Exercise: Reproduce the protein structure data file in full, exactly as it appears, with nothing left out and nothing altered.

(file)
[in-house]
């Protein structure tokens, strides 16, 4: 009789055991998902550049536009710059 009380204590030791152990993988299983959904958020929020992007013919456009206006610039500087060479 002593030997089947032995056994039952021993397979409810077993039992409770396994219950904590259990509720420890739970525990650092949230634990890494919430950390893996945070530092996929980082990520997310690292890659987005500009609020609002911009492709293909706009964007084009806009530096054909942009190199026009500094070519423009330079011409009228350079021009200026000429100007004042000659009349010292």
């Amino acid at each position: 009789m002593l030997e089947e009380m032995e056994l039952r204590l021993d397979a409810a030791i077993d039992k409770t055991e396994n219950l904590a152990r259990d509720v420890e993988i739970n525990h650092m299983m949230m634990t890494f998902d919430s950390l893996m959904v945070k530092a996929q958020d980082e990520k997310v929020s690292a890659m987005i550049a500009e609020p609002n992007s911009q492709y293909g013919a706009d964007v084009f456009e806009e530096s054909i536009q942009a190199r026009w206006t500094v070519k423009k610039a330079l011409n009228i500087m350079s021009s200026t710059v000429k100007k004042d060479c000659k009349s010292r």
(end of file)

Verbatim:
[in-house]
């Protein structure tokens, strides 16, 4: 009789055991998902550049536009710059 009380204590030791152990993988299983959904958020929020992007013919456009206006610039500087060479 002593030997089947032995056994039952021993397979409810077993039992409770396994219950904590259990509720420890739970525990650092949230634990890494919430950390893996945070530092996929980082990520997310690292890659987005500009609020609002911009492709293909706009964007084009806009530096054909942009190199026009500094070519423009330079011409009228350079021009200026000429100007004042000659009349010292």
């Amino acid at each position: 009789m002593l030997e089947e009380m032995e056994l039952r204590l021993d397979a409810a030791i077993d039992k409770t055991e396994n219950l904590a152990r259990d509720v420890e993988i739970n525990h650092m299983m949230m634990t890494f998902d919430s950390l893996m959904v945070k530092a996929q958020d980082e990520k997310v929020s690292a890659m987005i550049a500009e609020p609002n992007s911009q492709y293909g013919a706009d964007v084009f456009e806009e530096s054909i536009q942009a190199r026009w206006t500094v070519k423009k610039a330079l011409n009228i500087m350079s021009s200026t710059v000429k100007k004042d060479c000659k009349s010292r």